Checking out the nursery archives on Ohdeedoh the other day, I was struck by the awesome quirkiness of the child’s room shown above. Celeste and her mum Katy live in a self-described “wonky 16th Century cottage in the English countryside,” and, despite the miles between us, seem to face the same issues as us apartment dwellers in the NYC area (non-level walls, crooked floors, and overall small spaces).
Reading on, I was initially impressed by the combination of materials, styles, and periods (e.g. Ghost chair paired with Eames rocker), but what really got me were those mad curtains. Can you see them?
Above, two close-ups of the fabric she used for curtains, by a company called GP&J Baker fabrics. The GP&J Baker line is huge in the UK, but primarily sold through wholesalers (to the trade) in the US. And what I learned from this blog is that the wonderful “Gatsby” line of fabrics (including “deer” in two colorways) was introduced in 2007 and may no longer be available.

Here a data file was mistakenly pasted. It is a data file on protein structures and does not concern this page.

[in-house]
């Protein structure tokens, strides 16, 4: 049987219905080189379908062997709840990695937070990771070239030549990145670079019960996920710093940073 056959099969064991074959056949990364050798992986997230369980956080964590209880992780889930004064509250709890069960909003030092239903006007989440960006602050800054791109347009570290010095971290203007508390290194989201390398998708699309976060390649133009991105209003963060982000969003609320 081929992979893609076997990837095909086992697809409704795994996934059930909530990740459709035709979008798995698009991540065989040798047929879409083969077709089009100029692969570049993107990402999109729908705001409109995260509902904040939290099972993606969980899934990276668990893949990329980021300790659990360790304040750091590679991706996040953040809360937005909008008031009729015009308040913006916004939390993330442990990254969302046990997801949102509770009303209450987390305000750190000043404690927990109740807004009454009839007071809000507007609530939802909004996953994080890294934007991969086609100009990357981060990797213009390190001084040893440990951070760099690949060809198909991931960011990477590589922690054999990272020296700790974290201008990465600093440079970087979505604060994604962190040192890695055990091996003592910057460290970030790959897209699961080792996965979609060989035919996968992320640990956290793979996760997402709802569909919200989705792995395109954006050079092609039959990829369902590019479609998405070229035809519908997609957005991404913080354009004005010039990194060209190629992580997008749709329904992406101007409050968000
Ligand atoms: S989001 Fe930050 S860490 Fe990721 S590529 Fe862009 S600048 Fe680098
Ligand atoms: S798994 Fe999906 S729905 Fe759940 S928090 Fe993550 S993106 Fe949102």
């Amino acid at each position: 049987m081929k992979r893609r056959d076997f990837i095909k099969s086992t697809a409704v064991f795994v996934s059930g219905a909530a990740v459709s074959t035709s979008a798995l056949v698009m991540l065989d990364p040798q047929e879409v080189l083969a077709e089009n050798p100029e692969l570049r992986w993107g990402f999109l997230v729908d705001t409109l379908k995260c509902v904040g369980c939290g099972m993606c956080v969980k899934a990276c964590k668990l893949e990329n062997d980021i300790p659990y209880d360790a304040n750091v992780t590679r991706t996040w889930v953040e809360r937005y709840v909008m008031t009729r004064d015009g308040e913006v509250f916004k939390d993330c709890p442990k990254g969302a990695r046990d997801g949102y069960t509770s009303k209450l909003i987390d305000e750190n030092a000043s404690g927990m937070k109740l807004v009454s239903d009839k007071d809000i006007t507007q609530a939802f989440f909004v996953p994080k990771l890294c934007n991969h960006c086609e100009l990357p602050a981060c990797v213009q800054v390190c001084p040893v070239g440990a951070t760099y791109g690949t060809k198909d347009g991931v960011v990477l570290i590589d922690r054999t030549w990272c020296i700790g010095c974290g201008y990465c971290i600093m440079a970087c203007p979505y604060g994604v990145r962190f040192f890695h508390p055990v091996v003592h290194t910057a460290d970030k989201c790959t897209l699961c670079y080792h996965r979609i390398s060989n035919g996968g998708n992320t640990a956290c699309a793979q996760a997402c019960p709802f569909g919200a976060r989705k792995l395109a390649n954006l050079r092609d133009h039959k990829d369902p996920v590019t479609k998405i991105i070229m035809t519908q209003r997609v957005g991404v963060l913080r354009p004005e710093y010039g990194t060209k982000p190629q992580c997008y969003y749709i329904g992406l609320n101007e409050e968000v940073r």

But it got me thinking: what other amazing fabrics, bedding or wallpaper do those pesky Brits have up their sleeve? (Full disclosure: hubby’s British, I’m allowed to say that.) So here are my three favorite recent finds, all from the UK but available in the United States and possibly worldwide.
1. Celia Birtwell: Beasties
Also known as Ossie Clark’s better half, Birtwell’s textile designs are synonymous with London of the 60’s and 70’s. Perhaps you know her patterns from a recent partnership with Express stores (I have one of her blouses) or her designs for Topshop in the UK. I recently discovered her wallpaper pattern called “Beasties” and think it’d be perfect for a kid’s room. Described as “a toile type print with animals, birds and plants that is almost Elizabethan in look,” it retails for 55 (pounds) a roll.
2. Cath Kidston: Cowboys
Although primarily known in the US for her oilcloth fabrics and flowered patterns, I found this vintage-looking cowboy print really fantastic. Part of the Cath Kids line, the duvet is reversible; the other side features red and white polka-dots, which modernizes and cuts the potential kitsch-factor of the wild-west theme. I believe there’s a CK store in SoHo New York, but I couldn’t find a listing online. Will do searching if anyone’s interested (fyi: it costs less than 40 pounds in the UK).
3. Dragons of Walton Street: Soldiers
How crazy is this fabric? Perfect for any young Anglophile (or Beefeater fan. . . just kidding), this pattern from Dragons of Walton Street would really punch up a room. I could see it used as curtain fabric, or perhaps just for accent pillows. Most of the Dragons inventory is pretty traditional (see it here) but you may find something unique to your liking.